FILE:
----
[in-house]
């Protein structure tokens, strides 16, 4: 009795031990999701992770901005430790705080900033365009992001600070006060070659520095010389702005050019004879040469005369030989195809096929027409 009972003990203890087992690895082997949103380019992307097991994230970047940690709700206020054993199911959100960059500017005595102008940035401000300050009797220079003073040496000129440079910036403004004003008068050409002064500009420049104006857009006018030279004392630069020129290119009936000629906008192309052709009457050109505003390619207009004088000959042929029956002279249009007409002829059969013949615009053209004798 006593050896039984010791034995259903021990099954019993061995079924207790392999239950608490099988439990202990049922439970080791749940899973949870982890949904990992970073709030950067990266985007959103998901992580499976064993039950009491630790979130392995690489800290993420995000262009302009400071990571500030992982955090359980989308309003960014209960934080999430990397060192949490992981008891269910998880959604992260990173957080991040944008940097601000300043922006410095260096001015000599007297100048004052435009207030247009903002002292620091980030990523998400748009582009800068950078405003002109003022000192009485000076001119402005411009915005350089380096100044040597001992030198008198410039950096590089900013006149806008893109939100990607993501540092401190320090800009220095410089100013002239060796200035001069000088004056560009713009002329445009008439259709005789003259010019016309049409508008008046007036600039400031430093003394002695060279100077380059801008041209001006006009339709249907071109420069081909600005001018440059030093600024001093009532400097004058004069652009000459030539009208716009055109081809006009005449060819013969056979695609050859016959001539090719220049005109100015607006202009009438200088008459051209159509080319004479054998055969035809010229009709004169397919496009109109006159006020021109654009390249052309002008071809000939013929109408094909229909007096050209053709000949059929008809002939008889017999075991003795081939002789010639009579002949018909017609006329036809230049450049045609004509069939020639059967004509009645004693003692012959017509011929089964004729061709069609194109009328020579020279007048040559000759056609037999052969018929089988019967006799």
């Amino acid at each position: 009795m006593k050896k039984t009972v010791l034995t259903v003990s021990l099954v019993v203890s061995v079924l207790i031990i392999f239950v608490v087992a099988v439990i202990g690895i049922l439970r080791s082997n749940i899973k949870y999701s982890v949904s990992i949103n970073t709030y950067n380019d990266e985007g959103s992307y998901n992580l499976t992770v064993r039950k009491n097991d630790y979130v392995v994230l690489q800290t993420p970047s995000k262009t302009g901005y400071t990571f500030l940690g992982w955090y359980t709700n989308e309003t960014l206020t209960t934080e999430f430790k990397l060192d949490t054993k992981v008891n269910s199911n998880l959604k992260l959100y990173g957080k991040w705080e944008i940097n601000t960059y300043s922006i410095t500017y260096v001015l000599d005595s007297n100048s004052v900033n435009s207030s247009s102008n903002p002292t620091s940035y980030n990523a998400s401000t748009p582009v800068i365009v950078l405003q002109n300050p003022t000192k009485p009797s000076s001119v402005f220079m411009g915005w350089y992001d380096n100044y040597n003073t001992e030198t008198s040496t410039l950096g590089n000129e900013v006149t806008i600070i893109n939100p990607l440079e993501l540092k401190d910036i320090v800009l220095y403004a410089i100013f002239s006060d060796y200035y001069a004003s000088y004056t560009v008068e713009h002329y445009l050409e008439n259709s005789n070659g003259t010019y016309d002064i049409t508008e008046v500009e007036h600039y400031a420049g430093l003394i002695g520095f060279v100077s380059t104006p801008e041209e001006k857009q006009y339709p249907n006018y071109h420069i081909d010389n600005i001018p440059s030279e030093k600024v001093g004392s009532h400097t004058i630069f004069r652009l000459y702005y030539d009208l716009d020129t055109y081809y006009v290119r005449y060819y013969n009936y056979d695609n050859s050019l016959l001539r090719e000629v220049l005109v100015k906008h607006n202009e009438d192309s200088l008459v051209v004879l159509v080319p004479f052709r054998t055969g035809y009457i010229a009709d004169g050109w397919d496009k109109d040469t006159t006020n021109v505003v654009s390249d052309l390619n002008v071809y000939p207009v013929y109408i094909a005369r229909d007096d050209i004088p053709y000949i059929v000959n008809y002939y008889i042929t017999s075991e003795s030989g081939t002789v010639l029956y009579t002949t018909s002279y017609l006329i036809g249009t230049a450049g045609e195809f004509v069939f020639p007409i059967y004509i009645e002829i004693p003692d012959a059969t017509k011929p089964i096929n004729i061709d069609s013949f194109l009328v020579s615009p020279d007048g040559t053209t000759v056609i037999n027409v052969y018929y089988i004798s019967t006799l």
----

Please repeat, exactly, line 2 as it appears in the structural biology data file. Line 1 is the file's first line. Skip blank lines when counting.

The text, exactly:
């Protein structure tokens, strides 16, 4: 009795031990999701992770901005430790705080900033365009992001600070006060070659520095010389702005050019004879040469005369030989195809096929027409 009972003990203890087992690895082997949103380019992307097991994230970047940690709700206020054993199911959100960059500017005595102008940035401000300050009797220079003073040496000129440079910036403004004003008068050409002064500009420049104006857009006018030279004392630069020129290119009936000629906008192309052709009457050109505003390619207009004088000959042929029956002279249009007409002829059969013949615009053209004798 006593050896039984010791034995259903021990099954019993061995079924207790392999239950608490099988439990202990049922439970080791749940899973949870982890949904990992970073709030950067990266985007959103998901992580499976064993039950009491630790979130392995690489800290993420995000262009302009400071990571500030992982955090359980989308309003960014209960934080999430990397060192949490992981008891269910998880959604992260990173957080991040944008940097601000300043922006410095260096001015000599007297100048004052435009207030247009903002002292620091980030990523998400748009582009800068950078405003002109003022000192009485000076001119402005411009915005350089380096100044040597001992030198008198410039950096590089900013006149806008893109939100990607993501540092401190320090800009220095410089100013002239060796200035001069000088004056560009713009002329445009008439259709005789003259010019016309049409508008008046007036600039400031430093003394002695060279100077380059801008041209001006006009339709249907071109420069081909600005001018440059030093600024001093009532400097004058004069652009000459030539009208716009055109081809006009005449060819013969056979695609050859016959001539090719220049005109100015607006202009009438200088008459051209159509080319004479054998055969035809010229009709004169397919496009109109006159006020021109654009390249052309002008071809000939013929109408094909229909007096050209053709000949059929008809002939008889017999075991003795081939002789010639009579002949018909017609006329036809230049450049045609004509069939020639059967004509009645004693003692012959017509011929089964004729061709069609194109009328020579020279007048040559000759056609037999052969018929089988019967006799």